venerdì 5 ottobre 2007

Merkel: Grmanioa pronta a mediare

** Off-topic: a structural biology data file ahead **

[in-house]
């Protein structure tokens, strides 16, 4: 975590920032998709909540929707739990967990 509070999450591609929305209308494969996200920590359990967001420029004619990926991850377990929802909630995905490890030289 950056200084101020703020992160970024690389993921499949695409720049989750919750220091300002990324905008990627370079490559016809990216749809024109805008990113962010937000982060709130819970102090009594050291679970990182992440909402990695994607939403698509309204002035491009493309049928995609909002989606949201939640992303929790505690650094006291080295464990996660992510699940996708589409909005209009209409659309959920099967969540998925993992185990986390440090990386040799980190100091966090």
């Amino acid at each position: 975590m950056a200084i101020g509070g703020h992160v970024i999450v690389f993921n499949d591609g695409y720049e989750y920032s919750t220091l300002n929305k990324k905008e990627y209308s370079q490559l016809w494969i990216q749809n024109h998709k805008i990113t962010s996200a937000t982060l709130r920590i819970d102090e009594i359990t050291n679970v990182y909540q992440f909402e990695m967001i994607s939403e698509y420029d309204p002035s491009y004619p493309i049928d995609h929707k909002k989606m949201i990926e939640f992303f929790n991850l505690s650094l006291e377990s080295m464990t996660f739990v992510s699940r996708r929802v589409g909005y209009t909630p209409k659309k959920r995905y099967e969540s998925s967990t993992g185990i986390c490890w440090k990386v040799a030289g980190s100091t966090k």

German chancellor offers help in Ethiopia-Eritrea disputeThe Associated PressPublished: October 4, 2007ADDIS ABABA, Ethiopia: German Chancellor Angela Merkel offered to helpHorn of Africa rivals Ethiopia and Eritrea resolve a long-runningborder dispute, and called for the rapid deployment of a jointpeacekeeping force to Sudan as she began a tour of African nations onThursday.Merkel said she had spoken with Prime Minister Meles Zenawi and wasconfident the acrimonious border dispute between his country andneighboring Eritrea would be peacefully settled since Ethiopia hasaccepted the ruling of an impartial border commission."It seems that the problems are mainly in the implementation, " shesaid. "Wherever we can be of any assistance, Germany will certainly beready to do so."She did not specify how Germany could help or what had changed in adeadlock that has had both countries trading accusations for years.Eritrea gained independence from Ethiopia in 1993, after a 30-yearguerrilla war, but the border between the two was never formallydemarcated. A war erupted over the border in 1998 and claimed tens ofthousands of lives.Today in Africa & Middle EastBaghdad bombing wounds Polish ambassador and kills 2Sunni legislator detained for questioning by U.S. military in IraqCargo plane crash in Congo's capital, at least 19 deadA December 2000 peace agreement provided for an independent commissionto rule on the position of the disputed 621-mile (1,000-kilometer)border, but the neighbors have repeatedly accused each other of nothonoring the deal.Tensions have increased further with the rivals backing opposing sidesin Somalia, where fighting between a weak government and Islamicinsurgents has killed thousands of Somalis this year.Ethiopia also has trouble at home, but Merkel did not directly addressEthiopia's crackdown on opposition leaders or the insurgency in theOgaden region, where Ethiopian troops are fighting ethnic Somaliinsurgents. Aid groups and the rebels accuse Ethiopia of running apolice state and targeting civilians in Ogaden.Meles used the news conference as an opportunity to send a robustresponse to U.S. legislators who have proposed cutting aid unlessEthiopia improves its human rights conditions."I don't think it will affect the relationship between ourselves andthe U.S.," Meles said. The bill "is not fair. It is a reflection ofthe vendetta of a congressman. And that's it. If this person wasinterested in human rights and democracy, he should have looked atEritrea first."The U.S. House of Representatives unanimously approved the bill onTuesday, but it not yet law.Merkel also addressed the African Union, headquartered in Addis Ababa.Germany is currently the head of the Group of Eight industrializednations, from whom the AU has been seeking funding for peacekeeping.Merkel did not make a specific pledge to peacekeeping operations, butemphasized that the EU was committed to providing US$60 billion toAfrica over the next five years.Over the weekend, 10 AU peacekeepers were killed in an attack on theirbase in the Darfur region of Sudan. The underfunded, under-equipped AUforce was to be absorbed into a larger, joint AU-UN force this month,and Merkel joined calls to overcome logistical and financial hurdlesand speed deployment."The UNAMID mission must come to action quickly and will hopefullylead to the desired success," she said, while emphasizing that "thecentral responsibility for peace, stability and security lies withinAfrica itself."She also used the speech to highlight the chaos in Somalia, where atleast four people were killed on Thursday in gunfire and grenadeattacks in the capital."The situation in Somalia is a catastrophe for the people there, whichcarries considerable dangers for the region and beyond," Merkel said,insisting that "a political solution must be found."Merkel's long-planned visit, which will also take her to South Africaand Liberia, will focus on development and trade, as well as humanrights, corruption and the fight against AIDS. She is also layingfoundations for an EU-AU summit to be held later this year, which shesays all African leaders will be invited to.Britain's Prime Minister Gordon Brown has said he would not attend thesummit because Zimbabwean President Robert Mugabe was expected. Merkelsaid she would discuss the human rights problems in Zimbabwe with theSouth African government during her trip and be "very critical" duringthe summit."Protecting human rights is an elemental component of our programs tosupport peace, development and security. Protection of democracy andthe state of law are equally important, for their abuse threatenspeace and stability and prevents long-term development, " she told the AU."The crisis in Zimbabwe is an example of such abuse. We are deeplyconcerned about the developments there, about the bullying andthreats, about the silencing of the opposition and the destruction ofpoor areas and the unrelenting human rights abuses."Mugabe has been accused of abusing human rights record and presidingover the economic collapse of his country.Termini e condizioni d'uso

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